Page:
“Therefore, having been justified by faith, we have peace with God through our Lord Jesus Christ, through whom also we have obtained our introduction by faith into this grace in which we stand; and we exult in hope of the glory of God.  And not only this, but we also exult in our tribulations, knowing that tribulation brings about perseverance; and perseverance, proven character; and proven character, hope; and hope does not disappoint, because the love of God has been poured out within our hearts through the Holy Spirit who was given to us.”

– Rom 5.1-5

We grow in sanctification, we mature, and we develop perseverance, character and hope through suffering and trials.  It is after a season of tremendous difficulty and suffering that believers look back and are amazed at the faithfulness of God and the development of their faith.  Faith is not developed by comfortable lives, it is developed by relying on God through the storm.

Think about it this way:  If sanctification is becoming more like Jesus, should we not expect to live the kind of life that Jesus did?  Jesus had no house, no earthly possessions and treasures.  He lived a life fully devoted to God, and He suffered hatred, persecution and death on a cross because of it.  Jesus Himself said,

“Remember the word that I said to you, ‘A slave is not greater than his master.’ If they persecuted Me, they will also persecute you; if they kept My word, they will keep yours also.”

– John 15.20

Non believers hated and persecuted Jesus.  If we are becoming more like Jesus, non believers will hate and persecute us as well.  We also know that Jesus, in His greatest hour of suffering, asked God to take away the suffering, but God did not:

“Father, if You are willing, remove this cup from Me; yet not My will, but Yours be done.”

– Luke 22.42

Have you ever been in the midst of suffering and begged God to take it from you?  And He chose not to?  What was the result?  Did you ultimately grow and mature in your faith?  Or did you become embittered and resent God for the trial?  If you are a servant of Jesus, you can expect great suffering.  And you can expect that God will bring about your sanctification – your best – through it.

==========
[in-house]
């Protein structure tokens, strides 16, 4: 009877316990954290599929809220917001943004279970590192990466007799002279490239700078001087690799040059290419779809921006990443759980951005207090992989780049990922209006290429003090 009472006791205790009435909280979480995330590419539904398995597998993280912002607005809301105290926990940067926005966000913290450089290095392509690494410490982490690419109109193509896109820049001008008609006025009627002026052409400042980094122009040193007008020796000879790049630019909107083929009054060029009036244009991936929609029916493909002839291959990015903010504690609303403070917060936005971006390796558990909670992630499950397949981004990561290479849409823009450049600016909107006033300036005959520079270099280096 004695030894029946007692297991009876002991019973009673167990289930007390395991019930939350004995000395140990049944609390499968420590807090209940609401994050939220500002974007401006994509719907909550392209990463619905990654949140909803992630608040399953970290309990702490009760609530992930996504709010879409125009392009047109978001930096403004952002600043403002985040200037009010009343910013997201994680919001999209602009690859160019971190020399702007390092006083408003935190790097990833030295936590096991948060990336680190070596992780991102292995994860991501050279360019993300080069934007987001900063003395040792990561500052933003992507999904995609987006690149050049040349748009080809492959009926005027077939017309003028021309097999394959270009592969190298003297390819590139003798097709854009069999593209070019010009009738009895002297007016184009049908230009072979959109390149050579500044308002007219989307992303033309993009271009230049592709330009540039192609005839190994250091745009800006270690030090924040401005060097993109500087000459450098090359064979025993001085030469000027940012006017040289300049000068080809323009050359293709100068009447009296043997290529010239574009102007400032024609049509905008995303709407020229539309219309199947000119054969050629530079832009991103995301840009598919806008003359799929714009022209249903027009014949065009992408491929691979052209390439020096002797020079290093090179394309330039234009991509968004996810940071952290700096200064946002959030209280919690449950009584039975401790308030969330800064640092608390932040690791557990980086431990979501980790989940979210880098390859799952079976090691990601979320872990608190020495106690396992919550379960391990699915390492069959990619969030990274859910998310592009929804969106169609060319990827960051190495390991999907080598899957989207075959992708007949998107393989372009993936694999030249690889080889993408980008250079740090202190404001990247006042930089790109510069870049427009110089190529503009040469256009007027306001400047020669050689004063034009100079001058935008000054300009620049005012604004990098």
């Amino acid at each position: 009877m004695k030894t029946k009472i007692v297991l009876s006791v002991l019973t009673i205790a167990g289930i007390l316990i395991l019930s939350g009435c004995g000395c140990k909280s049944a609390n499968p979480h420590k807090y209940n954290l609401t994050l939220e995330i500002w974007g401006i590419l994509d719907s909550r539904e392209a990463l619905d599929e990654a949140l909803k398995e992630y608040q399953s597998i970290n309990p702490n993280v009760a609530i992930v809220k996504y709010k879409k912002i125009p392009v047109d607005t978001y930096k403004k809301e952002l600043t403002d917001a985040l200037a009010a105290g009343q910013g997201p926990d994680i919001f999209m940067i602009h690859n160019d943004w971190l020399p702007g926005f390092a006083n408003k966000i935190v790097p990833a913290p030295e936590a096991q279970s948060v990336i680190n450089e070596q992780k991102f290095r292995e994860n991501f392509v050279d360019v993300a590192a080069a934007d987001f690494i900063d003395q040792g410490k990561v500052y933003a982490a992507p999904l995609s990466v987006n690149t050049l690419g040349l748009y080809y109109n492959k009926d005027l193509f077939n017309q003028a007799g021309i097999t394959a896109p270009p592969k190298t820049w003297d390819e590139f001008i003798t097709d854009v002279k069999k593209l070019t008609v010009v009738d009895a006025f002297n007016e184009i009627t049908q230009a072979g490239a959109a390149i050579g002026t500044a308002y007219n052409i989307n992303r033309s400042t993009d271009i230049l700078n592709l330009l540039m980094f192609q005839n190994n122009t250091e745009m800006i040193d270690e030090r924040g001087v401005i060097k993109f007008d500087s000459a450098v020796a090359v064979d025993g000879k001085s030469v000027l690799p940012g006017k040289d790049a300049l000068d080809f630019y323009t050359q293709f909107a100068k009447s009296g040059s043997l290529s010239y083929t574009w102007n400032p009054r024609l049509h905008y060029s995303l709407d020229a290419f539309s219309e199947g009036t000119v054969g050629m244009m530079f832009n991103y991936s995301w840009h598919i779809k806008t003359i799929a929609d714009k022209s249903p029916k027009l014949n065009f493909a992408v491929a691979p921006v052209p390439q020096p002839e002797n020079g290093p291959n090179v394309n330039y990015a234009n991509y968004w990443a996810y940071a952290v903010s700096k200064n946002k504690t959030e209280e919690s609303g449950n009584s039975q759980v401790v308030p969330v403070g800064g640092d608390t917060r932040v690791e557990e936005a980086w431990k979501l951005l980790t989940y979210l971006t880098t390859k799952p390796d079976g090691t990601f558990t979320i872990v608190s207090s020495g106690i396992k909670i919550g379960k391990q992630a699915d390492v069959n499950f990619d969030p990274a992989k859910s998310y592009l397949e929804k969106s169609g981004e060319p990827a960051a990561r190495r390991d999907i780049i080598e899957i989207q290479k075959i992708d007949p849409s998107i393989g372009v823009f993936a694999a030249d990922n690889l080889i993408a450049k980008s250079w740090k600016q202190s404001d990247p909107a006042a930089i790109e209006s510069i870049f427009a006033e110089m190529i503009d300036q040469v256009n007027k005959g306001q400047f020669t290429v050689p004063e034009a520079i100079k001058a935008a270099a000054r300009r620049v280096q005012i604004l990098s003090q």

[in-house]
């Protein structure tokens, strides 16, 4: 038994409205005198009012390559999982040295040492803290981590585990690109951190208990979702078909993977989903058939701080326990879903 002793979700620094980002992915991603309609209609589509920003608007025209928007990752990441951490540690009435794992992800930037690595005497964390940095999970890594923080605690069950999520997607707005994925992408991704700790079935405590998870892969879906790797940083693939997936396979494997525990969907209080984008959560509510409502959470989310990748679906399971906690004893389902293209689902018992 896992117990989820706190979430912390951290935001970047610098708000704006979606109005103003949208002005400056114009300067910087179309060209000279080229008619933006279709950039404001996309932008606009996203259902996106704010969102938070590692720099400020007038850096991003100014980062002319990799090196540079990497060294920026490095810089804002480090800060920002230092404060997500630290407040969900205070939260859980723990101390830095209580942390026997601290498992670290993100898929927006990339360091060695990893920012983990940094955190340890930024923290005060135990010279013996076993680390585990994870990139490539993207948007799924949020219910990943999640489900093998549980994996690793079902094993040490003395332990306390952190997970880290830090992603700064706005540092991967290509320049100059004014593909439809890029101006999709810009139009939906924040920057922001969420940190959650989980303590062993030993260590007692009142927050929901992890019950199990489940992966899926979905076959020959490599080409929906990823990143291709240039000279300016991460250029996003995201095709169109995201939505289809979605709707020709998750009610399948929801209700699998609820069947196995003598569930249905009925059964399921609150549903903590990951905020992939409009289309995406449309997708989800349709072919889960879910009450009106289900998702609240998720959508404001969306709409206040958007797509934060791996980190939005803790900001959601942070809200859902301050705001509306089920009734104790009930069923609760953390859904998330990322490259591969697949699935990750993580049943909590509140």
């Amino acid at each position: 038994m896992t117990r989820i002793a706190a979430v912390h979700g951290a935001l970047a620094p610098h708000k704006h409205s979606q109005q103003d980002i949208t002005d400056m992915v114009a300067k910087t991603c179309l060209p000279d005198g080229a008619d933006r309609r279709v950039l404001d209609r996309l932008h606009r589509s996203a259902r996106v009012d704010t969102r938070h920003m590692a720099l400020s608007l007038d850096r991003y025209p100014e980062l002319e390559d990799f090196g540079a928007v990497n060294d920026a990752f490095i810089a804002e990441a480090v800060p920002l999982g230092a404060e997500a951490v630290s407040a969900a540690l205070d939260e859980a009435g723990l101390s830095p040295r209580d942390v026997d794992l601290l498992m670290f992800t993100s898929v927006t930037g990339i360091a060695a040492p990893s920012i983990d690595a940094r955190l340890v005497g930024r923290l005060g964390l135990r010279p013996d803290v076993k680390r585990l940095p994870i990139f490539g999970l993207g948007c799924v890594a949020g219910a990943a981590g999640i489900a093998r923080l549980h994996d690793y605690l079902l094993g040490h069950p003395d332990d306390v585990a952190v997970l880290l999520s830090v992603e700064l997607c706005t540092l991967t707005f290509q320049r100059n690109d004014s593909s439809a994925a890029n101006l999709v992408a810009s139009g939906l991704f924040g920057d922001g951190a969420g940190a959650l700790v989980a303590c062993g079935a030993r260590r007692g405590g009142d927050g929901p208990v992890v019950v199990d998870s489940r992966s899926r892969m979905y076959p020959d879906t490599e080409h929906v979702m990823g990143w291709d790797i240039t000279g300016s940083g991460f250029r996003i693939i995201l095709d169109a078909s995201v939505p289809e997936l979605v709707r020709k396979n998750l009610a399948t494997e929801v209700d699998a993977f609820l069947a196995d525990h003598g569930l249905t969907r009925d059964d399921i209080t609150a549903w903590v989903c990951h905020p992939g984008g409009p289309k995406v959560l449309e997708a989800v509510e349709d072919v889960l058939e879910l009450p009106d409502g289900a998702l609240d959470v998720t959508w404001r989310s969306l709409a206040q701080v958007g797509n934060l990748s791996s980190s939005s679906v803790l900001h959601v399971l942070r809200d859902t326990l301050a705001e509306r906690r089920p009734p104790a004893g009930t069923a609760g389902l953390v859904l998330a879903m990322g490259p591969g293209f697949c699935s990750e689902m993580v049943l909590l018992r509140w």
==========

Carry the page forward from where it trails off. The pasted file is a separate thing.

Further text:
For four years I lived a life that many thought was one that required great faith.  I loved the opportunity to serve, and relished every moment of it.  It was indeed a life the required much sacrifice and conviction, but because of the desires God had placed in my heart it required minimal faith in the sense of perseverance through trial and testing.  Then God rocked my world and completely changed my life’s trajectory.  I then was forced to live a life that few would consider a life that requires much faith, but for me – because of those convictions and desires I have – it requires a daily submission and new step of faith.  And I can honestly look back on the last three years and see immensely more faith, trust and hope developed than in the four years before.

God is testing my faith.  And I am thankful that I can see growth through it.  I am also thankful that I know it means He is working in me, for my best, and for my sanctification.

We naturally want what is easiest and what feels the best.  But God has promised to develop faith and Spiritual maturity in His children.  And the way He does that is by testing and refining our faith through the fire of tribulation and suffering.  He wants what is best for you more than you want it for yourself, and He knows what is best for you – much more clearly than you know.  Are you in a season of peace and comfort right now?  Or is your faith being refined?  Can you look back over your life and see those seasons of testing and purification?  Or have you lived a relatively comfortable life that required little faith?  Trust God.  Know that He tested Jesus and even asked Jesus to surrender His desires and will.  Know that we, as Jesus’ servants, are not greater than our master and that we will be hated, persecuted, and tested by God.  And if you have not, then I would go back to the foundation and see if you have surrendered your life to God and asked for salvation.

He will work the best out for you.  And it will be through discipline and testing.  Trust Him through it, and you will be amazed at how you grow.

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God is getting ready to do something big.

change the world